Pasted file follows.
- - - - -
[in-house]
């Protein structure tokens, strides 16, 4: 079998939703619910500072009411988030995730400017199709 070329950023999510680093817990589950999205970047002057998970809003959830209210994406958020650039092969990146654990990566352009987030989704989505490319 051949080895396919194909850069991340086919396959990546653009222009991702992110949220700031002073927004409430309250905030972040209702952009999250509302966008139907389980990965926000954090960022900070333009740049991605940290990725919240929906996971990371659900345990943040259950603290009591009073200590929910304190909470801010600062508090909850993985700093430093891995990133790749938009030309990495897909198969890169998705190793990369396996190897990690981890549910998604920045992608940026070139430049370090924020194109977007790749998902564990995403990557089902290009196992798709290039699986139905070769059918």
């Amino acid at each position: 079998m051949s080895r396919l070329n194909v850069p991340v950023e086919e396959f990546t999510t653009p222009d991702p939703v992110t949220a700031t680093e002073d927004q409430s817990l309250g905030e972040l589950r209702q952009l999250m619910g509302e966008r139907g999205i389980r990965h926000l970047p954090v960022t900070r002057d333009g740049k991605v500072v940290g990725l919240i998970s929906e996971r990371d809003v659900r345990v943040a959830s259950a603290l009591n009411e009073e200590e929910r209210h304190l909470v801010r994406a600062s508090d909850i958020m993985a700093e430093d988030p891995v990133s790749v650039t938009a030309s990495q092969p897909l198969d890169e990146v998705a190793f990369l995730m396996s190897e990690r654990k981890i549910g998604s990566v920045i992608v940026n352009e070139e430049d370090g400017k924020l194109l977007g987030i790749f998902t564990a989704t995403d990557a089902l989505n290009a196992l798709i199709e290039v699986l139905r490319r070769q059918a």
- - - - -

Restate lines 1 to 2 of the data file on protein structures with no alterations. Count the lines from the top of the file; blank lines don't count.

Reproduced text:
[in-house]
């Protein structure tokens, strides 16, 4: 079998939703619910500072009411988030995730400017199709 070329950023999510680093817990589950999205970047002057998970809003959830209210994406958020650039092969990146654990990566352009987030989704989505490319 051949080895396919194909850069991340086919396959990546653009222009991702992110949220700031002073927004409430309250905030972040209702952009999250509302966008139907389980990965926000954090960022900070333009740049991605940290990725919240929906996971990371659900345990943040259950603290009591009073200590929910304190909470801010600062508090909850993985700093430093891995990133790749938009030309990495897909198969890169998705190793990369396996190897990690981890549910998604920045992608940026070139430049370090924020194109977007790749998902564990995403990557089902290009196992798709290039699986139905070769059918």